When small firms think about paid advertising online, 99.9% of them think about one thing: Google AdWords. Not to speak negatively of this venerable platform, but AdWords isn’t always (or even often) the answer:
- It takes a substantial monthly ad budget to generate enough conversions to move the dial.
- In some niches, keywords are too expensive for small firms to compete.
- In other niches, search volume is too low to generate ROI.
If you’re looking for an advertising model with a higher probability of success, look to one of the best-kept secrets in Internet marketing: Remarketing.
How Remarketing Works
Remarketing is a form of advertising based on two rock-solid principles:
- Your best sales prospects are people who have already visited your website.
- The most efficient ad campaign targets your best sales prospects.
This is how remarketing works:
When visitors come to your site but don’t convert (e.g. Fail to place an order or download a PDF), a cookie is dropped in their browser that adds them to your remarketing list for a given period of time. When visitors subsequently visit websites within the remarketing ad network, they will see an ad for your company.
Simple, isn’t it? And effective too. Studies suggest that remarketing can increase conversion by at least 50% versus traditional pay-per-click advertising.
Why Remarketing Works
Not every visitor who comes to your site is ready to take action. In fact, for most sites, the vast majority of visitors are in research mode rather than purchase mode. Think about your own online behavior. What percentage of sites do you visit with the express intention of buying or providing your contact information for follow up?
Remarketing strengthens brand awareness. Remarketing ads give visitors a gentle reminder that they visited your site. These reminders increase the likelihood they will remember you when they are ready to take action.
Remarketing is better recieved. Since many visitors to your site are favorably disposed to your brand – being either existing customers or qualified shoppers – they will not be nearly as resistant to your paid advertising as complete strangers.
Putting Together a Remarketing Campaign
There are several remarketing services that offer full remarketing campaign support; Google recently added a remarketing service to its AdWords platform as well.
Remarketing can be simple or complex depending on how broadly or narrowly you segment visitors. General ads can be served to all site visitors, or ads with specific calls to action can be served to visitors who come to a particular are of the site or who exhibit a particular onsite behavior. The components of a remarketing campaign include:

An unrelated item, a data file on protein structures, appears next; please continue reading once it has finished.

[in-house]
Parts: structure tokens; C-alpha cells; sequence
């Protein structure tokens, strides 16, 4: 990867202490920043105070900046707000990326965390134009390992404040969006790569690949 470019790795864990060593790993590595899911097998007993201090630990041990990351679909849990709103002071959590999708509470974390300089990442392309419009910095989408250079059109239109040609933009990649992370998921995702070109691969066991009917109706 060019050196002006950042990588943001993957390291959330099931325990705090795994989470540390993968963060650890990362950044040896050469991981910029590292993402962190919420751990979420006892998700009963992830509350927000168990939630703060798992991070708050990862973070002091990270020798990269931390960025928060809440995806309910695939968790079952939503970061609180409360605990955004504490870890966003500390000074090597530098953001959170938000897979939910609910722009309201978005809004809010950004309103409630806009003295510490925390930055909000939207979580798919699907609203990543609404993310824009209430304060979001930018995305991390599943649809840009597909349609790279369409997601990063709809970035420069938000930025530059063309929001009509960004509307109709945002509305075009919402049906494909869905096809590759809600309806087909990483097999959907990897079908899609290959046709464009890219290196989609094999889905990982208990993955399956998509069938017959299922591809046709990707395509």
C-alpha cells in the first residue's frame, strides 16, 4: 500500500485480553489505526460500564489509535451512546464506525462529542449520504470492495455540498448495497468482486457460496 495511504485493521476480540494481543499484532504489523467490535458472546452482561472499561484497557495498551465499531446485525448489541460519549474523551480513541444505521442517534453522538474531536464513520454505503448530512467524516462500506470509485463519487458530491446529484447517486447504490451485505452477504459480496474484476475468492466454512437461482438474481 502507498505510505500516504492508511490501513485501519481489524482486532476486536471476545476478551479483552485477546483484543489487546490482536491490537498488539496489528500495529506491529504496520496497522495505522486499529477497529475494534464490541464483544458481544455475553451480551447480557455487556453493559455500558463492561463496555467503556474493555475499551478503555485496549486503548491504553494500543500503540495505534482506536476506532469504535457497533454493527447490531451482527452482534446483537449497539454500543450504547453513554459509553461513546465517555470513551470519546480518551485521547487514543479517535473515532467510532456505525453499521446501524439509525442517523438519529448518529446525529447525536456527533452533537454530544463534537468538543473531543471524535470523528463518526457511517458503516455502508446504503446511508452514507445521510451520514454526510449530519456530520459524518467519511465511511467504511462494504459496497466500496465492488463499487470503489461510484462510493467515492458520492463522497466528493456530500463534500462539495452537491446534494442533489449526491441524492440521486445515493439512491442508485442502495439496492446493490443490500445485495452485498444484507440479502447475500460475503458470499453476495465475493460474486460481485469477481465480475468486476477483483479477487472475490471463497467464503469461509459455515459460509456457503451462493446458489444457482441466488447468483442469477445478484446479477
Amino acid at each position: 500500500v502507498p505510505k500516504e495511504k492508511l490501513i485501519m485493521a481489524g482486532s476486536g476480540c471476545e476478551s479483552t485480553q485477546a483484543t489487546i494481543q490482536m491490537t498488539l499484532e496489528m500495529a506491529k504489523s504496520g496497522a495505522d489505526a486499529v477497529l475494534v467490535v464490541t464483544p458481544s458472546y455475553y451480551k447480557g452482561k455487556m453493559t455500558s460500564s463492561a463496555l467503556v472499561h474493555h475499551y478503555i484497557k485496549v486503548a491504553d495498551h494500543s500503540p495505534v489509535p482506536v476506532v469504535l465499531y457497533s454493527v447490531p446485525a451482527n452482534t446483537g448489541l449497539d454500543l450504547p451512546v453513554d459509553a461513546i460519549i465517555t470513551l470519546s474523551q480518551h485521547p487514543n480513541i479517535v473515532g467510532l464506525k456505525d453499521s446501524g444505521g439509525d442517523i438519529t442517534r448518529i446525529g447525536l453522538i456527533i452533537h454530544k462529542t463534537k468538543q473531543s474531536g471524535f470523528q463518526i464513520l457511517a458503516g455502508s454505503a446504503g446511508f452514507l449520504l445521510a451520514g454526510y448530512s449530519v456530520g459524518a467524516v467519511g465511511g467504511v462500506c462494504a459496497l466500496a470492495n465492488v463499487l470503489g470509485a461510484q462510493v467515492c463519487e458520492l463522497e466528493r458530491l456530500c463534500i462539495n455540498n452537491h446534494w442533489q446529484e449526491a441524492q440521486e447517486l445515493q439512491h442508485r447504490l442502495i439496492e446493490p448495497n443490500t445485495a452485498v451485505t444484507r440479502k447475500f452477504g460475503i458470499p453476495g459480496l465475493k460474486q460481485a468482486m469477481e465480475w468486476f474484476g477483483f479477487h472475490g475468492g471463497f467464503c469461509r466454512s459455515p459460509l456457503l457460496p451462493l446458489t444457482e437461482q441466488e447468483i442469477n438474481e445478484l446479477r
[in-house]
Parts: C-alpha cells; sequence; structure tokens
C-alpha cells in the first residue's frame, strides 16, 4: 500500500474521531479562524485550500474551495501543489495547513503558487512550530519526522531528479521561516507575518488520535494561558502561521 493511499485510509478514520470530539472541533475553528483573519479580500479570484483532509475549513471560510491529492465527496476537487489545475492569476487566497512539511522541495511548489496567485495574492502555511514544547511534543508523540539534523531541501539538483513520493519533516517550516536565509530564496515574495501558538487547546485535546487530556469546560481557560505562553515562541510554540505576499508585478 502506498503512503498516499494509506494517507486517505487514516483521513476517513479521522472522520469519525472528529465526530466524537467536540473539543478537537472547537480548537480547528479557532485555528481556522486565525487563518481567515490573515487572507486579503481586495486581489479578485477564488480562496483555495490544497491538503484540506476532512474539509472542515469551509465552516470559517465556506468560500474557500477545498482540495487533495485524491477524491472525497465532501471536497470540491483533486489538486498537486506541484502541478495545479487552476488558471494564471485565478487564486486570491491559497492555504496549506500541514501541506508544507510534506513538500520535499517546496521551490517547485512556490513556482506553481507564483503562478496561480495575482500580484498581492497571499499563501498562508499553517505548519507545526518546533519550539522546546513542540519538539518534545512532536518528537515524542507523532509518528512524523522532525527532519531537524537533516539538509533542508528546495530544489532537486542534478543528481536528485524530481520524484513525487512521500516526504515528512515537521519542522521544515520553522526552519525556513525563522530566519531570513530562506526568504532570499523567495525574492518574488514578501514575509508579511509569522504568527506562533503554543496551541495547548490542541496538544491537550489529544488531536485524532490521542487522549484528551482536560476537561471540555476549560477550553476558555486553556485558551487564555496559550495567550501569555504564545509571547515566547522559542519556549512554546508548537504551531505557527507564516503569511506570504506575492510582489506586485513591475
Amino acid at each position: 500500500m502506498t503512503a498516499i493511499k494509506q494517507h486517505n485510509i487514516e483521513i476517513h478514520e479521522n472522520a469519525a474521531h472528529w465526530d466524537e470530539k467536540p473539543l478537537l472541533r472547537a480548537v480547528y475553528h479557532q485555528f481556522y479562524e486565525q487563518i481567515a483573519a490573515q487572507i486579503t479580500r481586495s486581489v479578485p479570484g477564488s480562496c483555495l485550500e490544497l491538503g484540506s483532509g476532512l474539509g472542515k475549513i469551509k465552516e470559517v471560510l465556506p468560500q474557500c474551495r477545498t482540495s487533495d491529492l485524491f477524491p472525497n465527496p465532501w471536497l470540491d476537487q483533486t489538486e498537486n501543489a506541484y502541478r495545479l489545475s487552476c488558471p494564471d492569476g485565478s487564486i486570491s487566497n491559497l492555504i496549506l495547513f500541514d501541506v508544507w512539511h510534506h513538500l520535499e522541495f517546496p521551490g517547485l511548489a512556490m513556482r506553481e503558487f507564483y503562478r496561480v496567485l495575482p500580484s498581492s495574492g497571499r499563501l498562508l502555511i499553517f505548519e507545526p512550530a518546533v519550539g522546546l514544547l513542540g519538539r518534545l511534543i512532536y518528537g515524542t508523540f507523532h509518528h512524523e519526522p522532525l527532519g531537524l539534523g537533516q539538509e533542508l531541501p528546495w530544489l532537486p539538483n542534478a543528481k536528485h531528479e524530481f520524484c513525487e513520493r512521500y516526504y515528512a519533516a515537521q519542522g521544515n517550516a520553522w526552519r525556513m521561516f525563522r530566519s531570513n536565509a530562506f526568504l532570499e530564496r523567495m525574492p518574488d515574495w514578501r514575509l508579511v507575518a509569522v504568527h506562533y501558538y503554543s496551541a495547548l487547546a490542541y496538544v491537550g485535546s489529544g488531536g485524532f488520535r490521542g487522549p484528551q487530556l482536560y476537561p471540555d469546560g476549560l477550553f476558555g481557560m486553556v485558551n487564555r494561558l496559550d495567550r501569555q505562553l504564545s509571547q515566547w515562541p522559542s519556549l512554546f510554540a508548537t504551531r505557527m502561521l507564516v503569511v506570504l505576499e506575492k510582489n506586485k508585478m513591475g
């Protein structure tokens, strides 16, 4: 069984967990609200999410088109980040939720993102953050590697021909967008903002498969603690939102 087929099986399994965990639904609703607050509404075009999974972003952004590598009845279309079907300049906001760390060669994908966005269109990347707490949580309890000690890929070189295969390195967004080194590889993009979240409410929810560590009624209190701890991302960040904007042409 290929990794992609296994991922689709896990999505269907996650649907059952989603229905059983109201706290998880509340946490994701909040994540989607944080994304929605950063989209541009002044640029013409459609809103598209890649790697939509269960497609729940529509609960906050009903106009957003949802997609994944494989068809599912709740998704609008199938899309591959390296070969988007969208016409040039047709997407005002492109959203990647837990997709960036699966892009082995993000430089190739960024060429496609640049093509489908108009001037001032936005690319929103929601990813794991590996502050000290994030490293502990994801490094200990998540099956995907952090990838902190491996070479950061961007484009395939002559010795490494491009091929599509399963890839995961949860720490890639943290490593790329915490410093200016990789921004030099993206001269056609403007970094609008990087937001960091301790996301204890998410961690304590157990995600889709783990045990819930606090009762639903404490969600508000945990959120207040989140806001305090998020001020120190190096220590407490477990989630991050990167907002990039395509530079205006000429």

- Devising a strategy
- Creating ads in a variety of sizes, with calls to action corresponding to visitor segmentation (if any)
- Tracking results to determine the most effective ads
- Continual refinement of the remarketing campaign
On the creative end, it’s important to know the sizes of all ads that will be displayed. Some advertisers display extremely small images, which limits your ability to describe a call-to-action or even include your logo. Larger ads can accommodate a more detailed message and powerful branding. However, even those small and simple ads can be very effective.
Who Should Use Remarketing?
Every small business with an eCommerce site should investigate remarketing carefully, because an incremental increase in conversions can have a dramatic impact on the bottom line. Small firms with lead generation sites can capitalize on remarketing as well, particularly ones with high-value products and services, and/or customers that have high lifetime value. Either type of firm should explore remarketing when the cost of a traditional AdWords program is prohibitive.
Guest Author – Brad Shorr is Director of Content & Social Media for Straight North, a Chicago, IL web development company. It specializes in B2B, with clients that do everything from processing credit cards for small business to manufacturing video broadcast equipment.